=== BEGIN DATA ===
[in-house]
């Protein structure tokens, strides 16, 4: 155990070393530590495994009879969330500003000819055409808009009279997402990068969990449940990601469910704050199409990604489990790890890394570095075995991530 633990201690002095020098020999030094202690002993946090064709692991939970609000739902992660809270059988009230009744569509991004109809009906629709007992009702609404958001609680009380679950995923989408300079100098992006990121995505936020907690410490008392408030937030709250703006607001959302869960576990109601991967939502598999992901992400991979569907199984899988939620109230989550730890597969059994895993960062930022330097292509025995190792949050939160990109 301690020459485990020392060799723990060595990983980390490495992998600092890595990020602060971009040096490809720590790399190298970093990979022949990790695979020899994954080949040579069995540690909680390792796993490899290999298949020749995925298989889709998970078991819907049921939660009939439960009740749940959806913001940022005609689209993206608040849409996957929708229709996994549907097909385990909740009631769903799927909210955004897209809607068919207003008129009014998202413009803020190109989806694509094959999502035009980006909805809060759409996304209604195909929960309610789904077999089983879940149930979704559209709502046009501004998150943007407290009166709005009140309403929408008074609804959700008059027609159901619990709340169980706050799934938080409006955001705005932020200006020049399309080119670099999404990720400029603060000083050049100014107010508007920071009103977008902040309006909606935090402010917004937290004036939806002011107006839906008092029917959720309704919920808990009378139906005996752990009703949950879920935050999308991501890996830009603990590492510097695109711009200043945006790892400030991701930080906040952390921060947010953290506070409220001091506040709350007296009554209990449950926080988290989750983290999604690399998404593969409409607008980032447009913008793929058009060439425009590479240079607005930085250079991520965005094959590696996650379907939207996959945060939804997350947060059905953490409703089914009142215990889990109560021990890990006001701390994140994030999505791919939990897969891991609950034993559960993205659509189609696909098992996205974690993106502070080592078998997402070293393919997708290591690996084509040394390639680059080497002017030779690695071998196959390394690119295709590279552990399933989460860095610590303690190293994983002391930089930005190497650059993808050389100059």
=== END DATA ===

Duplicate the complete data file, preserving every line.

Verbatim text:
[in-house]
């Protein structure tokens, strides 16, 4: 155990070393530590495994009879969330500003000819055409808009009279997402990068969990449940990601469910704050199409990604489990790890890394570095075995991530 633990201690002095020098020999030094202690002993946090064709692991939970609000739902992660809270059988009230009744569509991004109809009906629709007992009702609404958001609680009380679950995923989408300079100098992006990121995505936020907690410490008392408030937030709250703006607001959302869960576990109601991967939502598999992901992400991979569907199984899988939620109230989550730890597969059994895993960062930022330097292509025995190792949050939160990109 301690020459485990020392060799723990060595990983980390490495992998600092890595990020602060971009040096490809720590790399190298970093990979022949990790695979020899994954080949040579069995540690909680390792796993490899290999298949020749995925298989889709998970078991819907049921939660009939439960009740749940959806913001940022005609689209993206608040849409996957929708229709996994549907097909385990909740009631769903799927909210955004897209809607068919207003008129009014998202413009803020190109989806694509094959999502035009980006909805809060759409996304209604195909929960309610789904077999089983879940149930979704559209709502046009501004998150943007407290009166709005009140309403929408008074609804959700008059027609159901619990709340169980706050799934938080409006955001705005932020200006020049399309080119670099999404990720400029603060000083050049100014107010508007920071009103977008902040309006909606935090402010917004937290004036939806002011107006839906008092029917959720309704919920808990009378139906005996752990009703949950879920935050999308991501890996830009603990590492510097695109711009200043945006790892400030991701930080906040952390921060947010953290506070409220001091506040709350007296009554209990449950926080988290989750983290999604690399998404593969409409607008980032447009913008793929058009060439425009590479240079607005930085250079991520965005094959590696996650379907939207996959945060939804997350947060059905953490409703089914009142215990889990109560021990890990006001701390994140994030999505791919939990897969891991609950034993559960993205659509189609696909098992996205974690993106502070080592078998997402070293393919997708290591690996084509040394390639680059080497002017030779690695071998196959390394690119295709590279552990399933989460860095610590303690190293994983002391930089930005190497650059993808050389100059």